Leaked IPCC Report Downplays Extreme Weather Threats

Published November 18, 2011

Climate Change Weekly #28

A leaked copy of a United Nations Intergovernmental Panel on Climate Change (IPCC) report on extreme weather reveals a lack of evidence that global warming is causing extreme weather events, BBC News reports.

According to BBC News, the IPCC discussion of global warming and extreme weather events “contains a lot more unknowns than knowns.”

“[W]hen you get down to specifics, the academic consensus is far less certain,” BBC News reports. “There is ‘low confidence’ that tropical cyclones have become more frequent, ‘limited-to-medium evidence available’ to assess whether climatic factors have changed the frequency of floods, and ‘low confidence’ on a global scale even on whether the frequency has risen or fallen.”

“While it is ‘likely’ that anthropogenic influences are behind the changes in cold days and warm days, there is only ‘medium confidence’ that they are behind changes in extreme rainfall events, and ‘low confidence’ in attributing any changes in tropical cyclone activity to greenhouse gas emissions or anything else humanity has done,” according to BBC News.

BBC News notes the IPCC report explicitly holds back on making predictions about future extreme weather events.

Observes BBC News, “And for the future, the draft gives even less succour to those seeking here a new mandate for urgent action on greenhouse gas emissions, declaring: ‘Uncertainty in the sign of projected changes in climate extremes over the coming two to three decades is relatively large because climate change signals are expected to be relatively small compared to natural climate variability’.”



Australia to fine businesses for mentioning carbon tax costs … Singer critiques Berkeley papers … Gingrich admits Pelosi ad a ‘dumb’ mistake … WWF acknowledges growing polar bear population … Marine life not threatened by acidification … Hurricane fears overblown, studies show … ClimateWiki update


The Australia Competition and Consumer Commission has warned businesses it will fine them up to $1.1 million if they tell consumers that any price increases are due to a recently enacted carbon tax. Businesses also will be fined if they advertise “pre-carbon tax” sale prices before the tax takes effect July 1.

SOURCE: The Telegraph


Atmospheric scientist S. Fred Singer has published an article in American Thinker explaining why the Richard Muller/University of California, Berkeley temperature reconstructions do not support a global warming crisis.

SOURCE: American Thinker


Republican presidential candidate Newt Gingrich has admitted his television ad with former House Speaker Nancy Pelosi was a big mistake and “probably the dumbest single thing I’ve done in years.” While sitting on a small couch with Pelosi in the ad, Gingrich said, “our country must take action to address climate change.”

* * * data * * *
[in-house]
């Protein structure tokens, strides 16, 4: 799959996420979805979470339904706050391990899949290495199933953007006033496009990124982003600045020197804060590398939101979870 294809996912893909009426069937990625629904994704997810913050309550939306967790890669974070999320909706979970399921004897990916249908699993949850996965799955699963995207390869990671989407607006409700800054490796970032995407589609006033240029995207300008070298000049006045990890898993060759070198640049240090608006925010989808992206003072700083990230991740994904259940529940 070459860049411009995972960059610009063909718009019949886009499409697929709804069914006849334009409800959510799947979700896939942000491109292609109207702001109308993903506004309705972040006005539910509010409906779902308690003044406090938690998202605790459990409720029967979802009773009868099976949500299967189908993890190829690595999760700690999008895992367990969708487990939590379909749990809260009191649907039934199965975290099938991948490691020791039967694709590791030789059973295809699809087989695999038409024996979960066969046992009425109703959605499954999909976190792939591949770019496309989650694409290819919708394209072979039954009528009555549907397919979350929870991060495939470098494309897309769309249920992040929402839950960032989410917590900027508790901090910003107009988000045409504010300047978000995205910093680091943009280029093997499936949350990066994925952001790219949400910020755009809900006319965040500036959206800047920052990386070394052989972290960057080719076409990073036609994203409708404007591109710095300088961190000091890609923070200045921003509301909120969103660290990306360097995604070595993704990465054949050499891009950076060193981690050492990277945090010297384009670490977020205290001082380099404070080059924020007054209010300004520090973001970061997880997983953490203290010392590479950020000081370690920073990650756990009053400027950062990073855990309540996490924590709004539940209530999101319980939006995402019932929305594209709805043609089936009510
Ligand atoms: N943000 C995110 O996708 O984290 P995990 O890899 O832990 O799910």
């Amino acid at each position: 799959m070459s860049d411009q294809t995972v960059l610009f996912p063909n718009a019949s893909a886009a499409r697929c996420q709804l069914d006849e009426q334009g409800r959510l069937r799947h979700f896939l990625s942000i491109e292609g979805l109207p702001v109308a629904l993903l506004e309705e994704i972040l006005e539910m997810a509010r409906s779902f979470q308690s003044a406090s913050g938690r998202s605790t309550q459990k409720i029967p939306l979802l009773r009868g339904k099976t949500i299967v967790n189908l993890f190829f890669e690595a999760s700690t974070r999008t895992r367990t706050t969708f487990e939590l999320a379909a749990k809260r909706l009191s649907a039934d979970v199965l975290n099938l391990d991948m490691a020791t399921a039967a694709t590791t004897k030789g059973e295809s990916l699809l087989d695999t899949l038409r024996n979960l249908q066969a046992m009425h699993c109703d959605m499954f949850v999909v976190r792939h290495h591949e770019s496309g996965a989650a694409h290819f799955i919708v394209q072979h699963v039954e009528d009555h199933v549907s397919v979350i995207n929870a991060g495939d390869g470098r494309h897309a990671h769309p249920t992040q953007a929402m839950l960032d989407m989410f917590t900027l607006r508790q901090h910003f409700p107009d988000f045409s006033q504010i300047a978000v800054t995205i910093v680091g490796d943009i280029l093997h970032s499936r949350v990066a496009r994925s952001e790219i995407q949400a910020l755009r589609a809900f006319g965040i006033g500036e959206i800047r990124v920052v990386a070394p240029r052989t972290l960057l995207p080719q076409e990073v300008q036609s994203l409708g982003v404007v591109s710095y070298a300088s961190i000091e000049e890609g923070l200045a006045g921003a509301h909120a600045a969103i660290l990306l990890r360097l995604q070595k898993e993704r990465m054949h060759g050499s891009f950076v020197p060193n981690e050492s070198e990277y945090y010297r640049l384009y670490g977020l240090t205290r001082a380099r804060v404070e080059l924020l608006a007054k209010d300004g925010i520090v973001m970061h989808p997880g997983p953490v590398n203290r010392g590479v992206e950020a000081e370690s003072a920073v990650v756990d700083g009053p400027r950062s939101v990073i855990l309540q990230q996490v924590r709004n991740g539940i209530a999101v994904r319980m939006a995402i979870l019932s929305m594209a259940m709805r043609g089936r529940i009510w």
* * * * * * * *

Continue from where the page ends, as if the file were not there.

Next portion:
SOURCE: The Hill


Norwegian polar bear populations are growing, the World Wildlife Fund is acknowledging. The primary reason appears to be a ban on hunting the iconic bears.

SOURCE: The Guardian


Brice Bosnich, emeritus professor of chemistry at the University of Chicago and visiting fellow at the Research School of Chemistry at the Australian National University, has posted a paper on Jo Nova’s Web site explaining why ocean acidification is not a serious global warming threat. Marine life has historically thrived in water with lower pH than current conditions, and only the most extreme acidification scenarios pose serious threats to marine life, Bosnich explains.

SOURCE: JoNova: Science, Climate, Carbon and Tax


Global warming may lead to temperature changes in the North Atlantic Ocean that have a tendency to favor more and stronger tropical cyclones, but those same changes also will tend to direct the storms into the open Atlantic Ocean and away from the U.S. coast, a pair of new studies suggest. Consequently, the idea that global warming will “make hurricanes worse” is not as worrisome as it is often claimed, explains World Climate Report.

SOURCE: World Climate Report


The Heartland Institute has created a Web site, ClimateWiki.org, to help everyone – from high school students to scientists working in the field – quickly find the latest and most reliable information on climate science. Please send your questions, suggestions for new pages, or improvements to current ones to John Monaghan at [email protected]. And if you have new research to share, ClimateWiki.org is the perfect place.

An example from ClimateWiki, Iodocompounds, reads in part:

The climatic significance of iodinated compounds or iodocompounds was first described in the pages of Nature by O’Dowd et al. (2002). As related by Kolb (2002) in an accompanying perspective on their work, the 10-member research team discovered “a previously unrecognized source of aerosol particles” by unraveling “a photochemical phenomenon that occurs in sea air and produces aerosol particles composed largely of iodine oxides.”

Specifically, the team used a smog chamber operated under coastal atmospheric conditions to demonstrate, as they report, that “new particles can form from condensable iodine-containing vapors, which are the photolysis products of biogenic iodocarbons emitted from marine algae.” With the help of aerosol formation models, they also demonstrated that concentrations of condensable iodine-containing vapors over the open ocean “are sufficient to influence marine particle formation.”

If you have questions about the ClimateWiki or about The Heartland Institute, contact Jim Lakely, director of communications, at [email protected] or call 312/377-4000.

The Climate Change Weekly Newsletter has been moved to HeartlandDailyNews.com. Please check there for future updates!